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Electoral College Map

US Electoral Vote Map

Electoral College Map
Description : This map shows the number of votes each state has in the Electoral College. Disclaimer

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A group of 538 electors will meet in state capitols across the country, chosen by their parties to cast votes for president and vice president. The United States Presidential Election process uses a form of indirect election. That is, the president is not elected by popular vote,
and voters do not cast their votes directly for the President. When Americans cast their ballots, they are able to vote for any of the presidential candidates listed on the ticket, or even write in a different name, if they so choose. However, American voters are really choosing between what are called electors – not directly for any of the presidential candidates.

Electoral College in the Constitution

Designated by the U.S. Constitution, the Electoral College is a compromise between Congress electing the president and a popular vote, as it falls somewhere in between the two. The reason for the somewhat complicated system we use dates back to the creation of the Constitution. Article II, Section I of the Constitution creates the basis for the electoral system, and designates the number of electoral votes awarded as “equal to the whole number of Senators and Representatives” of each state. It also prohibits Senators, Representatives, and anyone holding an “Office of Trust or Profit” from becoming an elector.

United States Electoral College - Statewise Votes

State NameNumber of VotesState NameNumber of Votes
Arkansas6New Hampshire4
California55New Jersey14
Colorado9New Mexico5
Connecticut7New York29
Delaware3North Carolina15
Florida29North Dakota3
Indiana11Rhode Island4
Iowa6South Carolina9
Kansas6South Dakota3
Minnesota10West Virginia5

Electoral votes won by Presidential Candidates in 2012

Presidential CandidatePartyHome StateCount PercentageElectoral Vote
Barack Obama (Incumbent)DemocraticIllinois6591579651.06%332
Mitt RomneyRepublicanMassachusetts6093350047.20%206
Gary JohnsonLibertarianNew Mexico12759710.99%0
Jill SteinGreenMassachusetts4696270.36%0
Virgil GoodeConstitutionVirginia1223880.09%0
Roseanne BarrPeace and FreedomHawaii673260.05%0
Rocky AndersonJusticeUtah430180.03%0
Tom HoeflingAmerica'sIowa406280.03%0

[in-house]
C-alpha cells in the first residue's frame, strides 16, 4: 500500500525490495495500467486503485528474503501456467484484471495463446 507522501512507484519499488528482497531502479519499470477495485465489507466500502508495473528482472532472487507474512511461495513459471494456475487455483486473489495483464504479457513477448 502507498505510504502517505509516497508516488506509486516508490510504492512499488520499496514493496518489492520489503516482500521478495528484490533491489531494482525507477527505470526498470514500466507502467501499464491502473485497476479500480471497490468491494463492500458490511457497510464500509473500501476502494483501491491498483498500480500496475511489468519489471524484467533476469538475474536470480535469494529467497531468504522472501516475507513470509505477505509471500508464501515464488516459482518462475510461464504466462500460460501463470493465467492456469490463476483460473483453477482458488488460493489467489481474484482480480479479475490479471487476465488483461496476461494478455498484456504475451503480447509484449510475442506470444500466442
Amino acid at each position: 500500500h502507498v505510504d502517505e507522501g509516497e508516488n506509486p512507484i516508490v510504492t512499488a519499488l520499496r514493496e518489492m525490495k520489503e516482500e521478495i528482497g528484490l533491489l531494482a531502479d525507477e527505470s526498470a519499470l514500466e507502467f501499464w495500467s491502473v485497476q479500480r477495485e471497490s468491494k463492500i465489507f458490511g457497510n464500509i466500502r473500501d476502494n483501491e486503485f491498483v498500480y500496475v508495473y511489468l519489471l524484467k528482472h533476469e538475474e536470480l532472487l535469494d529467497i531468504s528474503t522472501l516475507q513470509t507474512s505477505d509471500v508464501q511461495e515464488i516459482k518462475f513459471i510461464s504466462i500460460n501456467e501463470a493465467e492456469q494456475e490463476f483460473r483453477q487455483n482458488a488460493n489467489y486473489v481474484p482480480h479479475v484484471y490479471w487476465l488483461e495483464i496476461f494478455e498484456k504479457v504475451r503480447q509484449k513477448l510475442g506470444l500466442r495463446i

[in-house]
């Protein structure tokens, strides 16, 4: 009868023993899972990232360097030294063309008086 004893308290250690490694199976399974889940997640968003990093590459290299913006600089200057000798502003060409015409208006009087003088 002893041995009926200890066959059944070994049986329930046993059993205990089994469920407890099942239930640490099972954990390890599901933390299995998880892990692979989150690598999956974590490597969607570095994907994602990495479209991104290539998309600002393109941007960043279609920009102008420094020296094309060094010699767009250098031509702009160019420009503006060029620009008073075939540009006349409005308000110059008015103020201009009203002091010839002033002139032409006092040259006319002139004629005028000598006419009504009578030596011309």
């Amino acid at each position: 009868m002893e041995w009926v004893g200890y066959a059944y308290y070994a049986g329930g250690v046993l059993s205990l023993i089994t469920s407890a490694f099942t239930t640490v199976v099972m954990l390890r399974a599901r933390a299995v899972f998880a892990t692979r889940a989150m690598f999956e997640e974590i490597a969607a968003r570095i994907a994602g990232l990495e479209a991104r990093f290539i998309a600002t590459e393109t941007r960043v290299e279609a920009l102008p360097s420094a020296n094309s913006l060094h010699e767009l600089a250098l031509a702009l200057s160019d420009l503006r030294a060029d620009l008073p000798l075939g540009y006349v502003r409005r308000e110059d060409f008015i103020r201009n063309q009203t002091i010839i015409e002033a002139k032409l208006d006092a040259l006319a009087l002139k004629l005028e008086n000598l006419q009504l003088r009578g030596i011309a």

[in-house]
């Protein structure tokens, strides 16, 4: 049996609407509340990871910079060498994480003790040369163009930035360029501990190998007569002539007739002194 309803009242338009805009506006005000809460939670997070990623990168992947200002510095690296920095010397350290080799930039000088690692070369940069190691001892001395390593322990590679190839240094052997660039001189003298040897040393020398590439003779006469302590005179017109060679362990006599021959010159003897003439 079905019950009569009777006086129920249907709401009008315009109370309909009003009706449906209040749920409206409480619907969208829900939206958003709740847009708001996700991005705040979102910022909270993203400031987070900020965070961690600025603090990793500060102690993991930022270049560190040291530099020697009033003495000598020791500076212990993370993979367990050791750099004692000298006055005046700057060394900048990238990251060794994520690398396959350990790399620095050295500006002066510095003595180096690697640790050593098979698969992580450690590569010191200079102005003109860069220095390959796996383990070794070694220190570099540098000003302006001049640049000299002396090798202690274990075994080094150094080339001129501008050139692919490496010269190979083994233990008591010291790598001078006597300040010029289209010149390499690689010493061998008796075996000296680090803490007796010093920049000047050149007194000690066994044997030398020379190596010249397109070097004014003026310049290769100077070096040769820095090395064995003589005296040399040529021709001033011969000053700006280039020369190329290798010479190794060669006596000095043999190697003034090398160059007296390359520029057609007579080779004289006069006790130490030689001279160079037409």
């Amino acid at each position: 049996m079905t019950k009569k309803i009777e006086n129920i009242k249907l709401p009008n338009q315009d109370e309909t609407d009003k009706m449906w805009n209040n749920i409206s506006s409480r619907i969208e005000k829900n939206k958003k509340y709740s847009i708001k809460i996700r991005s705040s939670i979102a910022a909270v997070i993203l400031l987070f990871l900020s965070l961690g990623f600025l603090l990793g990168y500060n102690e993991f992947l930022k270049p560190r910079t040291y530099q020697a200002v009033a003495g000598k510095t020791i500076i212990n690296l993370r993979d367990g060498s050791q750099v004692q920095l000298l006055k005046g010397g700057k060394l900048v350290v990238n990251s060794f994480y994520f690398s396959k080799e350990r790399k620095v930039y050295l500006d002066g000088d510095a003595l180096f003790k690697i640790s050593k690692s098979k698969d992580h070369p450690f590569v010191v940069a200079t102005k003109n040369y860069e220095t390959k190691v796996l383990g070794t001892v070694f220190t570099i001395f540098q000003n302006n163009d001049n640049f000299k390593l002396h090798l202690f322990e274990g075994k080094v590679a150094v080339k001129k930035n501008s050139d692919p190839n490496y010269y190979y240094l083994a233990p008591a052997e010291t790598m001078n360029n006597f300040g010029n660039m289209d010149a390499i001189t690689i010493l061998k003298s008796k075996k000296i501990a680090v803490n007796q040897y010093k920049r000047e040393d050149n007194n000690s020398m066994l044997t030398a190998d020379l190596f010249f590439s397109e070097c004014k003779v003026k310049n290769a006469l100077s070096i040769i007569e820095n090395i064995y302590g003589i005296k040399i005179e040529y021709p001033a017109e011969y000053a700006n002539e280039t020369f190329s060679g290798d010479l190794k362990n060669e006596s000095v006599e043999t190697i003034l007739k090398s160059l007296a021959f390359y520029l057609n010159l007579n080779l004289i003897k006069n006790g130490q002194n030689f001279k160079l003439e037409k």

Other  2171480.17%
Total  1290854031538
The Twelfth Amendment, ratified in 1804, revised Article II, Section I of the Constitution. Electors originally cast two votes for president, and the candidate who received the second highest number of electoral votes would become Vice President. Under the Twelfth Amendment, Electors cast one vote for the presidential candidate, and one vote for the vice presidential candidate.


Electors are delegates from each state who pledge their vote in the Electoral College based on the popular votes in each district. The number of electoral votes each state has depends on its number of representatives in the House and Senate. Since each state has two Senators and at least one Representative, this means each state (and Washington DC) has a minimum of 3 electoral votes. There are currently a total of 538 electors divided among the states. The winning candidate must receive a majority of the electoral votes (270) in order to win.

Selecting Electors

Electors are chosen by their political parties to represent districts in each state. Political parties normally choose loyal members of their party to act as electors. The electoral votes are administered by the National Archives and Records Administration (NARA), an independent nonpartisan group.

Though electors are pledged to vote for a particular candidate, it is possible for an elector to vote for someone else, or refuse to vote entirely. They are called “Faithless Electors,” and many states have passed laws prohibiting this practice. There have been Faithless Electors in history, though it has never made any real effect on the outcome of the election. Electors have also historically refused to cast their votes as a form of political protest.